GALAEI launches visual campaign celebrating trans lives

As part of Transgender Awareness Week, Queer Latinx social justice organization GALAEI announced the launch of a visual campaign that highlights the everyday experiences of 12 trans and gender-nonconforming Philadelphians. 

#TeaAndRoses aims to empower the trans community by amplifying folks’ day-to-day activities, such as commuting, performing in a show, walking to the grocery store and working. The campaign, which is the brainchild of GALAEI’s peer-based, trans-focused initiative Trans Equity Project, will debut Nov. 21 — a day after Transgender Day of Remembrance — at William Way LGBT Community Center with a free, family-friendly dinner event.

“Trans people are usually highlighted in death and are never highlighted during their time on this earth,” said Valentina Rosario, a trans woman and the coordinator of Trans Equity Project. “So we are talking about recognizing them for their everyday lives and their hobbies; the things that they do on the daily.” 

The campaign’s name is a spin-off of “taking T,” or testosterone; the pop-culture, information-seeking phrase “What’s the tea?”; and giving roses to celebrate trans folks now instead of bringing commemorative flowers to their gravestones, said Mikah Thomas, Trans Equity Project recruiter.

The project has been in the works for about six months. Over its course, Thomas reached out to potential participants, coordinated photoshoots with the project’s photographer — who is also trans — and attended the photoshoots, which took place at popular Philly spots like Philly AIDS Thrift at Giovanni’s Room, Penn’s Landing and William Way.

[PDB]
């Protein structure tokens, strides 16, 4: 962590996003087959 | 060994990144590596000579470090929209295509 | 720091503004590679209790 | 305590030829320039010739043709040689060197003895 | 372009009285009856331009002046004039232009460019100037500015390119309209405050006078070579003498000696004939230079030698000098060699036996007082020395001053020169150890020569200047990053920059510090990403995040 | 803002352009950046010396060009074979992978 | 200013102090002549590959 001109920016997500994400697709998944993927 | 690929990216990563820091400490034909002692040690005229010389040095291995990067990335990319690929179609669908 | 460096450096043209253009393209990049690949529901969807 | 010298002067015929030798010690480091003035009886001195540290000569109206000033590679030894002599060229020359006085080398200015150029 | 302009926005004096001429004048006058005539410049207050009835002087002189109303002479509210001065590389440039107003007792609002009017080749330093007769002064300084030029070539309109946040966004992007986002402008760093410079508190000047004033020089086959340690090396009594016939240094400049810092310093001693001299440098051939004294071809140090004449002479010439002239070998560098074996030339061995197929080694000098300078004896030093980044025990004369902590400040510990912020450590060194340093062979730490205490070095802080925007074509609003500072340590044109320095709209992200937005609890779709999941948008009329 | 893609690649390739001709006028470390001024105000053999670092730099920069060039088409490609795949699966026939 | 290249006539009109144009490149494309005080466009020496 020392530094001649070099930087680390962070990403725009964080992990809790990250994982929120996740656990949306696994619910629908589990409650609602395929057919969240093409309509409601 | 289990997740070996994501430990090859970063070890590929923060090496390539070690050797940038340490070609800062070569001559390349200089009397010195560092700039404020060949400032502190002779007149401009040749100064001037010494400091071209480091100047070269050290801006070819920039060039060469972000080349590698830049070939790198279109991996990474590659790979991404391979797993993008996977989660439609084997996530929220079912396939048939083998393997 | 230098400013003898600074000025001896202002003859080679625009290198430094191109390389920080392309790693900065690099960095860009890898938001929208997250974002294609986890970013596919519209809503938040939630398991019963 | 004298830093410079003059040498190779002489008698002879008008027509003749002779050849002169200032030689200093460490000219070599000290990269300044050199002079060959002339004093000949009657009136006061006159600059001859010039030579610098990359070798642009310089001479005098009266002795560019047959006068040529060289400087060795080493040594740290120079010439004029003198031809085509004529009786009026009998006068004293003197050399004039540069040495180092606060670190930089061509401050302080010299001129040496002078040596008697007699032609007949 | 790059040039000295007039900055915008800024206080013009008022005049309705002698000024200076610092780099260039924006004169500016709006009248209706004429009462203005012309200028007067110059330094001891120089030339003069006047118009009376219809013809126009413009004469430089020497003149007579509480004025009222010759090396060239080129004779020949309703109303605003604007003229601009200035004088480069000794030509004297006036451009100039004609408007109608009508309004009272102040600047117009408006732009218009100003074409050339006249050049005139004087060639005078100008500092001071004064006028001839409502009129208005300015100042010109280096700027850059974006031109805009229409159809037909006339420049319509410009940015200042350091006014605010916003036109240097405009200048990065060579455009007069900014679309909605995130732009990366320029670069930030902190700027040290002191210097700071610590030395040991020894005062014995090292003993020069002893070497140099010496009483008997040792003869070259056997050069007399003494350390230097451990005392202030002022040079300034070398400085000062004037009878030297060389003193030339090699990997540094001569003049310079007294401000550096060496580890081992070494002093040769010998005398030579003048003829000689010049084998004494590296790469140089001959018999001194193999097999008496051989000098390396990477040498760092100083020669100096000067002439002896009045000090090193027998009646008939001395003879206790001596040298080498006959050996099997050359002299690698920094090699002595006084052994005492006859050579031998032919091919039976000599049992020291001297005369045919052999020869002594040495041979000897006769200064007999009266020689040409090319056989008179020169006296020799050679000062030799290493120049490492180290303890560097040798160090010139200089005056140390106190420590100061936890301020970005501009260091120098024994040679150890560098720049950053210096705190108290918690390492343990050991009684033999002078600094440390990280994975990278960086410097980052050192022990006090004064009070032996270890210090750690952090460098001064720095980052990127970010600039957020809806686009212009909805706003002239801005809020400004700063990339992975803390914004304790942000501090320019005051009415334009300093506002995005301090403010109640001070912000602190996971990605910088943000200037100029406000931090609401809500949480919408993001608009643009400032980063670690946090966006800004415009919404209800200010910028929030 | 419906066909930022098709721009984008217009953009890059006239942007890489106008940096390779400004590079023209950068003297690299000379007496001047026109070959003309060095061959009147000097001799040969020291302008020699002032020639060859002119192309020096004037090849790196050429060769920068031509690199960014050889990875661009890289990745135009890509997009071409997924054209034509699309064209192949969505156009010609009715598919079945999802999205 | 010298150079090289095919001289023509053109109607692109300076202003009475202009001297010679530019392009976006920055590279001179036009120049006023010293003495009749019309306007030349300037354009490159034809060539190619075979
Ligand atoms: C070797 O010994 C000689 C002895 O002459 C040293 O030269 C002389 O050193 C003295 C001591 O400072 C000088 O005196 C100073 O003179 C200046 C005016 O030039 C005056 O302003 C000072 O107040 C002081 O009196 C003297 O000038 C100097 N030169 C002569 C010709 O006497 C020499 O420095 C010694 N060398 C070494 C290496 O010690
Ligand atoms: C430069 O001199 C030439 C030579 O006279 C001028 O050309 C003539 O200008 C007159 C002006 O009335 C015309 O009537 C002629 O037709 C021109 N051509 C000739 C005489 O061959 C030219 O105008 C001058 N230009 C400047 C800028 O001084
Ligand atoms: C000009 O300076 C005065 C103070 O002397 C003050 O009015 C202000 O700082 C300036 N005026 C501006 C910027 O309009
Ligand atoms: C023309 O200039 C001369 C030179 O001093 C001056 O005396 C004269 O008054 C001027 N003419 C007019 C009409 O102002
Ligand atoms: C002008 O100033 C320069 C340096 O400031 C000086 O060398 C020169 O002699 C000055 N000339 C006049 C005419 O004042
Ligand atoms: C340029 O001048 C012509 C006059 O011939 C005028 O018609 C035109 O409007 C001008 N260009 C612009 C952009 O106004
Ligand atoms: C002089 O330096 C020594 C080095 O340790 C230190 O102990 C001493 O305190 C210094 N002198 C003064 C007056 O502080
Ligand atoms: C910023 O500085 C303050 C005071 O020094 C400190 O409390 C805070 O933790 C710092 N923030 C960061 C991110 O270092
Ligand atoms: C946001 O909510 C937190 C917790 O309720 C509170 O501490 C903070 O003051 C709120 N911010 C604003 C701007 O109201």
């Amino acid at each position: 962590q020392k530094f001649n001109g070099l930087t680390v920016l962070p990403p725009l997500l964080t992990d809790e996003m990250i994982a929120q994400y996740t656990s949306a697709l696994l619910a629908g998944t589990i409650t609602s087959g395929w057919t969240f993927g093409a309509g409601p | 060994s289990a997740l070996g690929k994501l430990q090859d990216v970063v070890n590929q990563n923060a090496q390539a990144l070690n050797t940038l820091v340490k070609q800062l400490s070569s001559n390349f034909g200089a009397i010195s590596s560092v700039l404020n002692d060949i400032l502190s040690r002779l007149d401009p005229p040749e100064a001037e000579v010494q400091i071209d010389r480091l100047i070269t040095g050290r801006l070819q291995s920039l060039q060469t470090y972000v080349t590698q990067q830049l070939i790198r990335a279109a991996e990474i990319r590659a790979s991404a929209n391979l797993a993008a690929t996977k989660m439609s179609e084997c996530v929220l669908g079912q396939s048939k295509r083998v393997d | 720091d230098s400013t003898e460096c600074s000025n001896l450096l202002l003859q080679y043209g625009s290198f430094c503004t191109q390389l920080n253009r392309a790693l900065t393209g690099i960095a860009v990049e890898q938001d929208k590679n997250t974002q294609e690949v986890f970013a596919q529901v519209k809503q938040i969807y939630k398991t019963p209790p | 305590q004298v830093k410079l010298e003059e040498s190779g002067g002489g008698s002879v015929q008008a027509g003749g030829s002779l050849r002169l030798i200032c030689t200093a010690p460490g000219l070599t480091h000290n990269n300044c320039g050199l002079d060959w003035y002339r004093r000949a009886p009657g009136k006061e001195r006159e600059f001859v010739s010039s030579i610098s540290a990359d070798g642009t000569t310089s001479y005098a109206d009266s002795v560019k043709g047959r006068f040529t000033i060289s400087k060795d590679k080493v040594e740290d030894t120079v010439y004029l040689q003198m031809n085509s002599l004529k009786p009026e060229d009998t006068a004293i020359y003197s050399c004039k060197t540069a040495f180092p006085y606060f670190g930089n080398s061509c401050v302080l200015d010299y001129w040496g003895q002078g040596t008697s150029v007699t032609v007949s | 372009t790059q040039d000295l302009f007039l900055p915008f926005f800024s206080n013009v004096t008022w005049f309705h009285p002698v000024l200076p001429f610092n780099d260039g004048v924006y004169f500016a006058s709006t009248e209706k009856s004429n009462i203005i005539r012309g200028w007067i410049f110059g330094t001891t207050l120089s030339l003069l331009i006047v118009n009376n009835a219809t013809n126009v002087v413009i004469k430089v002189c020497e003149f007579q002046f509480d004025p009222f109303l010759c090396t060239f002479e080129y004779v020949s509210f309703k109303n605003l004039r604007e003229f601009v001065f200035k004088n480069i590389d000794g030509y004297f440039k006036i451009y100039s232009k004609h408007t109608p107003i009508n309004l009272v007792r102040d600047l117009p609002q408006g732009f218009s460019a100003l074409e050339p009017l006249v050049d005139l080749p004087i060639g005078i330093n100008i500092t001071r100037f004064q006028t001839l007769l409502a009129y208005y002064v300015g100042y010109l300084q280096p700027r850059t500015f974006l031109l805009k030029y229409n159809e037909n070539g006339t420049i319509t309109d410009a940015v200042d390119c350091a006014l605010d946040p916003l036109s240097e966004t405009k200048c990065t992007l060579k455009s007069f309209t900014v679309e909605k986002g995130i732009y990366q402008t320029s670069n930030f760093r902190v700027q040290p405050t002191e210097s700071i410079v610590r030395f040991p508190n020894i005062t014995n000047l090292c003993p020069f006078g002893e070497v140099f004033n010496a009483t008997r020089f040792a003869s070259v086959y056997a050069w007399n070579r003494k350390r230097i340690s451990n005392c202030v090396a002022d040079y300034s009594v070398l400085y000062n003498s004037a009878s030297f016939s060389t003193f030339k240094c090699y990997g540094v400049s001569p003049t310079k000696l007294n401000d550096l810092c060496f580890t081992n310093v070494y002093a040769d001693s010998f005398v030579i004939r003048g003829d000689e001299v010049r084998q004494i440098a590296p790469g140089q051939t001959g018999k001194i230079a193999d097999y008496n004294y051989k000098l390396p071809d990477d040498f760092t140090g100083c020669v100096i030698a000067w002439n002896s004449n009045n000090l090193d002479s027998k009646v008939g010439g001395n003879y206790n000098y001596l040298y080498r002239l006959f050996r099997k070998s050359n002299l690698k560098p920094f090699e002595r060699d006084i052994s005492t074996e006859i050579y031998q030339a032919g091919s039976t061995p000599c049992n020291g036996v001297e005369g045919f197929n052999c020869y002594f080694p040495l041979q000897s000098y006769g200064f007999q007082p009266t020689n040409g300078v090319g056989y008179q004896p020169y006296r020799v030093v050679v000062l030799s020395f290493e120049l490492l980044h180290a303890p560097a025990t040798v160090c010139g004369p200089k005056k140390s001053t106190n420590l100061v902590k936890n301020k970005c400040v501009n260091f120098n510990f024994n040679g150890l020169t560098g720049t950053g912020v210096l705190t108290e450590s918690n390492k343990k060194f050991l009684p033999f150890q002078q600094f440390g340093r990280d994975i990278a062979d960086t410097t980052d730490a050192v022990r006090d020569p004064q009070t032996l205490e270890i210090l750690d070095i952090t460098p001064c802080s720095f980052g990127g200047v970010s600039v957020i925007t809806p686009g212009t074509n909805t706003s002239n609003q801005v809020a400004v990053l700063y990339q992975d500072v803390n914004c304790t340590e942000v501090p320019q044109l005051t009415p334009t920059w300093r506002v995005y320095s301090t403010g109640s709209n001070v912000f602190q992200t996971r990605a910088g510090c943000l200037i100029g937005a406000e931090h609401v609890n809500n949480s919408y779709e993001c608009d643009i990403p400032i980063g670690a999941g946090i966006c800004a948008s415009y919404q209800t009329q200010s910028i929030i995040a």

“We have people who represent everyday folks,” Thomas told PGN about #TeaAndRoses participants. “When you see these photos, you don’t assume, ‘Oh, this is a trans woman, this is a trans man.’”

Those featured include folks who perform in the city’s ballroom and drag scenes, work at large-scale institutions like the Philadelphia AIDS Consortium and participate in health department initiatives like campaigns for PrEP.

Participants will attend next week’s launch event, along with trans activists Naiymah Sanchez and Reno Prestige Wright, who will be honored at an awards ceremony. Sanchez works as the trans justice coordinator for the ACLU of Pennsylvania. Wright, a trans man, opened up on The Jerry Springer Show in 1997 about his experience transitioning and is part of a marginalized cohort of trans men who participate in the ballroom scene.

Thomas said he hopes #TeaAndRoses provides visibility to the trans community, combats stigma and creates community. 

“Sometimes even when we still go to stores, we’re still faced with discrimination or if we’re going to local municipal departments, they don’t quite understand if somebody has medically transitioned, but they haven’t legally transitioned,” he added. “We need competency training for that, but before we can even get that, within the LGBT community we need people to understand what trans-ness is and [what] nonbinary gender-nonconforming looks like.”

Following the launch ceremony at William Way, the photographs and testimonials from participants will be on display at GALAEI for an indefinite period of time, said Francisco Cortes, interim executive director of GALAEI.

He added that the most important aspect of #TeaAndRoses is “to show how [trans folks’] everyday existence is a form of resistance and a form of activism, because too many times trans names are only said in terms of when they are murdered or when trans people are being harassed or discriminated against.

At least 22 trans or gender-nonconforming people have been violently killed so far in 2019, according to the Human Rights Campaign. The majority of victims are trans women of color, including Philadelphia’s own Tameka “Michelle” Washington, who was shot to death in May. 

The GALAEI team told PGN that the organization will continue the project next year and aspires to eventually make it a national campaign. 

“This is a campaign designed for people in our community making an impact and giving roses to celebrate them because it is tragic when we lose people, but we need to celebrate more of our community,” Thomas said. “We want people to know that there is a program, there is a project, there is a place that provides numerous opportunities to create safe and affirming spaces for all individuals.” 

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